Email Security: 5 Best Practices for 2021

How many emails do you send per day? How many of them do you want someone to read? Even though messengers and social media have been dominating personal and business interaction, email remains the most trusted communication method for the majority of companies in the world.

Email Security Best Practices You Need to Know

Email security – Essential Guide

If the safety of email interaction is compromised, the losses can be substantial. What do you do to strengthen your email security?

Does your IT team have any practices to offer? If you believe that your email is safe just because it should be, you are wrong. Let’s talk about the best email security practices you should be considering.

Be Smart About Your Passwords

The era of the Internet is in full swing and people still use such passwords as their mother’s maiden name or date of birth. As an IT professional or a CEO, you know the importance of a strong password.

Don’t assume all of the employees do as well. The best way to strengthen the passwords your company uses is to assign them to employees individually. This way you can be sure none of them uses weak passwords.

A secure password is something nobody can guess. Today password-guessing software can hack your email if you give it something to work with.

A program will break your password eventually. Depending on the password’s strength, it can take from 1 minute to 200 years to do it.

The parameters of password safety are simple. A strong one should contain:

  • Upper and lower case letters.
  • Numbers and special characters.
  • Numbers and letters rather than words.
  • Phrases rather than words.

Use Two Tier Identification

It may seem annoying, but a two-tier identification can heighten your email security substantially. An extra layer of protection can make your email virtually impossible to hack. A reliable email client should give you such an option.

The two-tier identification involves typing in a password AND something else. It could be an answer to a secret question or a code sent to your smartphone. Don’t allow sending the code to your other email. You never know when it may be hacked. Opt for text messages.

Be Careful About Clicking Links

Anyone who has your email address can send you a phishing email.  These seemingly official emails contain links that take you to web pages, which look very trustworthy, eg. your bank services site.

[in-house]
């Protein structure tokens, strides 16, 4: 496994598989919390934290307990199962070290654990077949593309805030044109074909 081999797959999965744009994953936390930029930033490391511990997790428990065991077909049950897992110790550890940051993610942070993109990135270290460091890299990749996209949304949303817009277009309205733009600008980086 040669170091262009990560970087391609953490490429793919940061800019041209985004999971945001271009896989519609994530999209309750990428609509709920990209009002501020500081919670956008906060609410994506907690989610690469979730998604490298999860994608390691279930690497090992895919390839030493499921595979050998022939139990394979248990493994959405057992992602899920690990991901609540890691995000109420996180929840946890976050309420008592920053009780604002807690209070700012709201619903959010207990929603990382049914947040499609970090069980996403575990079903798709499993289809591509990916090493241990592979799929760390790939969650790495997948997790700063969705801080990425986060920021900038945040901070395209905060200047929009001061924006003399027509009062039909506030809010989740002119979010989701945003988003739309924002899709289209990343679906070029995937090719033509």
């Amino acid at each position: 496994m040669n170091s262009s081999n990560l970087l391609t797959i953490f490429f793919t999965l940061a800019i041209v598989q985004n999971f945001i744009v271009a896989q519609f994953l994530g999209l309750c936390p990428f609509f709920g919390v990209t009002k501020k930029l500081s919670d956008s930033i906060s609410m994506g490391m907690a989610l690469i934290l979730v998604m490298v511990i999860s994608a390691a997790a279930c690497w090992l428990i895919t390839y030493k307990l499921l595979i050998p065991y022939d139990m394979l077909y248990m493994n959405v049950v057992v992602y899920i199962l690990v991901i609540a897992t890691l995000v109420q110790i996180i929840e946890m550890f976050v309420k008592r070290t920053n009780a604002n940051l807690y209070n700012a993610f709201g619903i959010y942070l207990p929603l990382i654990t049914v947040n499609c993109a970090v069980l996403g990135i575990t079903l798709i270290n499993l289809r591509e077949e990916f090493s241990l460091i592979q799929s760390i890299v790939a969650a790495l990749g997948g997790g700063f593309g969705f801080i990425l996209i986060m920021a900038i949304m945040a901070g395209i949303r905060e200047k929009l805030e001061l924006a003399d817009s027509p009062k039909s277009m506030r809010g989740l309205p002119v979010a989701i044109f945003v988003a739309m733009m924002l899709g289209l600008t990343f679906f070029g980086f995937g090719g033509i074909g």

They usually require you to enter your personal data, email address, and password to get what you need. The site owner immediately gets access to your password and can read your email (unless you have a two-tier identification in place).

Hackers have gotten very smart at creating official-looking websites. It may take a person a while to figure out he or she is being scammed.

Limit Sending Emails

Many employees use their company email to register for services. Companies use email address validation by Byteplant or other services to check if the email is correct and start sending offers. Besides generating unnecessary messages, such email sharing can lead to an increase of hack attacks.

Employees should use business email for work-related purposes only. This way they can limit email exposure, thus minimizing the chances of a hack attack.

Never Use Public Wi-Fi

Never Use Public Wi-Fi

Public Wi-Fi is not secure. Numerous ways exist for hackers to steal any information you pass through the public network. A hacker only needs a laptop and simple software to get into the public Wi-Fi network and check out the traffic which passes through it.

Meaning, all the emails you send and get while using that network are out in the open. If you are in a public area, use mobile internet.

Keeping your email secure is vital to the information safety and a company’s well-being. Make sure to get this information through to your employees.

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About the Author: Harrison

Harrison is a Professional Blogger and Computer Geeks. Apart from Blogging, he is a fun loving person. His areas of Interest are Computers, Web Designing, Photography and WordPress.

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